Imagine, if you would, as Rod Serling used to say, a young man whose father is a builder. Dad does well, but the son has the real touch for the business of building houses. He helps his father, and ends up taking over the business, raising it to heights Dad never dreamed.
He’s so good, while still in his 20’s; he hires his father to work for him. Eventually, he gets a bit bored with just building houses, so he starts to dabble in buying theatres, amusement parks and the like.
He even goes so far as to develop entire neighborhoods, because this son of a builder thinks BIG. Along the way, he has a few setbacks, a lawsuit and a near bankruptcy. But in the end, he emerges triumphant, and sails off in his yacht.
Am I talking about Donald Trump? Nah, the Donald was a lightweight compared to William H. Reynolds, one of the biggest developers, and newsworthy men of his day Brooklyn developer extraordinaire, New York State Senator, amusement park and theatre owner, mayor of Long Branch, Long Island, indicted and convicted swindler, athlete, yachtsman, and bon vivant.
William H. Reynolds was born in Brooklyn in 1867, the son of William Reynolds, a successful local builder, and his wife Margaret. He attended PS 35, on MacDonough Street in Bedford, Brooklyn, and went on to Central Grammar School.
He was accepted into Harvard, but he never went. He did study law for two years at the University of New York, but he did not graduate. As a lad, he spent his after- school hours cleaning up after the workmen in his father’s business.
He soon figured out that his father didn’t pay his bills on time; he got to them when he got to them. He went to his father’s accounts and made a deal with them: if he could get the elder Reynolds to pay his bills by the first of the month, then there would be a 2% discount off each bill.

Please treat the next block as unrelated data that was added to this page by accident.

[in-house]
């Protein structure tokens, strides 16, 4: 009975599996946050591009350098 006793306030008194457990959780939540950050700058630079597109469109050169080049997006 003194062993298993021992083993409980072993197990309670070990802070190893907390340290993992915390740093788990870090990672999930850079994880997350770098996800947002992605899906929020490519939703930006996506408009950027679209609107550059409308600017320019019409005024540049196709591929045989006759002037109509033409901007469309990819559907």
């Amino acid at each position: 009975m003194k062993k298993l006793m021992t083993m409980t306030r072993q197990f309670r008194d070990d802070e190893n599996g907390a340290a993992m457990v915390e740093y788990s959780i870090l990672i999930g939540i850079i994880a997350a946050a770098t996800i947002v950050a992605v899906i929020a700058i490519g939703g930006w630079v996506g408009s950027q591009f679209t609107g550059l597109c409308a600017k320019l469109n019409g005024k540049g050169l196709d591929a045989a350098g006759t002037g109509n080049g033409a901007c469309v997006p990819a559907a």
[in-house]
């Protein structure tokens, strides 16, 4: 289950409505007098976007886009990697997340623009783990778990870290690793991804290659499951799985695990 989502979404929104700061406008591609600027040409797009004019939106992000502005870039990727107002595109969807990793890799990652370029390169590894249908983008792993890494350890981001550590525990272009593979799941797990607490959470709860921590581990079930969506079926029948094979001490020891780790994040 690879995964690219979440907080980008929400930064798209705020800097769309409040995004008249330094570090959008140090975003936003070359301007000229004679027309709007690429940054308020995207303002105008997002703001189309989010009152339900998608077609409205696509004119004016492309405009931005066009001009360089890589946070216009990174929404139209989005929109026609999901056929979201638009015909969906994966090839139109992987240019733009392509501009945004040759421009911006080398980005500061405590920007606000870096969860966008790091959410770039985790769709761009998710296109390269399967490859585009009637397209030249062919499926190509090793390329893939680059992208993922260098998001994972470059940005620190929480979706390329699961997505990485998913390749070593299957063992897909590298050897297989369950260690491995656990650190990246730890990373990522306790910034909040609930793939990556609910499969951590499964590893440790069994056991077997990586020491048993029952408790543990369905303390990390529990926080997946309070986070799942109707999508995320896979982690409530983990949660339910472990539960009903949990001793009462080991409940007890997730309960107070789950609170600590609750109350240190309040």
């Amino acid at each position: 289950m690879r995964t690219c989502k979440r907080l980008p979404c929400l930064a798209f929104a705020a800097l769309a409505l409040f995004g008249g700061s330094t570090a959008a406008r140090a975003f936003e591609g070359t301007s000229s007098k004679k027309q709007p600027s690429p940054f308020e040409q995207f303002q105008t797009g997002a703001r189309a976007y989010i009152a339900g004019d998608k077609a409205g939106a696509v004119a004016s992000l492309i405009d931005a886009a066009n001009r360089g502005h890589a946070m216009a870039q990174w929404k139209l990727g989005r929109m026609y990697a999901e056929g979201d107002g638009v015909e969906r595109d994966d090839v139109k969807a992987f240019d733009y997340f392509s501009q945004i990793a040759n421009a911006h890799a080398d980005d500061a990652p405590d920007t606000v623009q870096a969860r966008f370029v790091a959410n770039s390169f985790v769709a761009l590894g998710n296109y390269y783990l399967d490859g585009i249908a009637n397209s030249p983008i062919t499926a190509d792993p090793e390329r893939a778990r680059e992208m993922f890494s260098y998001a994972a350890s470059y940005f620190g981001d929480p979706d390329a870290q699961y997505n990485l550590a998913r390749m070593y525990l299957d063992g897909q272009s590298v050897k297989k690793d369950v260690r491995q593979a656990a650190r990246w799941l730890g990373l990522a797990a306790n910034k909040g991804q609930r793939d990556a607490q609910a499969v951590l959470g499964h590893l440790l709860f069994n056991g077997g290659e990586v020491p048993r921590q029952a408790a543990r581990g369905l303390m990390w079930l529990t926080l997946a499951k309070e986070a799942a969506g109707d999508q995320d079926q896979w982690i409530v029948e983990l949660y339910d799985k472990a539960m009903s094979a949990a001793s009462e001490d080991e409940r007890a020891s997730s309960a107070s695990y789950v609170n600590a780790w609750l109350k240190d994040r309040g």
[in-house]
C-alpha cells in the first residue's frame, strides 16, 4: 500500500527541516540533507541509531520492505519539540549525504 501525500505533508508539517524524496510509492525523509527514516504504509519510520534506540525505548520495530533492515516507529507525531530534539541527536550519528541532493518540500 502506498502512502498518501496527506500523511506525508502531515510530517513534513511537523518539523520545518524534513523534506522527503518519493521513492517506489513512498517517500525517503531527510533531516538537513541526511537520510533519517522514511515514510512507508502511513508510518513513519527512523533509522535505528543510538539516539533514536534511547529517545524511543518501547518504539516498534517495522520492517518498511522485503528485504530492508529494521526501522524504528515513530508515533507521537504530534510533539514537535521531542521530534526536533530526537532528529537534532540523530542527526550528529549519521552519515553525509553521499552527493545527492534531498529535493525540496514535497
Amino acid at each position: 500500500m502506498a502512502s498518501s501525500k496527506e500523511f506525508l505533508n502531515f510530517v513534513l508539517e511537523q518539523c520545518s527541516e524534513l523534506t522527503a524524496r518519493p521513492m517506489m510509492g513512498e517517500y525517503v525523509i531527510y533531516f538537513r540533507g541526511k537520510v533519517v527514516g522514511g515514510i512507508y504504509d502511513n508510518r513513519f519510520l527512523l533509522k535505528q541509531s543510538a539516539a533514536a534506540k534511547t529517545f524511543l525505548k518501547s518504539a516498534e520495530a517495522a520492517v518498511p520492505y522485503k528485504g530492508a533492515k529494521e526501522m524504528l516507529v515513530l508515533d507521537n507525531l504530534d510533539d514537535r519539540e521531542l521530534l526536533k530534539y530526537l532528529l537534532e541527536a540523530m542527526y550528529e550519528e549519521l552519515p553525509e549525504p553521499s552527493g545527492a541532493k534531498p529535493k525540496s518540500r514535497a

The vendors were glad to have their bills paid on time, and the father was glad to have someone else taking care of the bills. William paid the bills, and pocketed the 2%.
At the age of 18, he opened a real estate broker’s office on the corner of Reid and Lafayette, and by the end of the first year, had a profit of over $40,000. ($921,000 in today’s money) Starting in 1885, the Brooklyn Eagle is flooded with ads for houses in the 25th ward, now the proposed Bedford Corners Historic District section of Bed Stuy, near Fulton, Nostrand and Marcy.
He started to buy land and develop property, first in Bedford. He was living at 273 Hancock Street, between Marcy and Tompkins, at this point, and his office was now on Fulton and Washington. He was so successful that he offered his father a job, which he accepted.
He built fast and inexpensively, and sold reasonably, his houses going for $15,000 to $20,000, everything so fast moving, that by the time he was done in Bedford, he had amassed $500,000 in profit ($11.5 million today).
William was only just beginning. In the early 1890’s he turned his attention to a swath of neglected land bordering Prospect Park.
It had been tied up in litigation for several years, because the city of Brooklyn had bought the land through eminent domain, in order to build Prospect Park, but as time passed and different planners came on board the project, specifically Olmstead and Vaux, the site of the park moved west, and this land was no longer needed.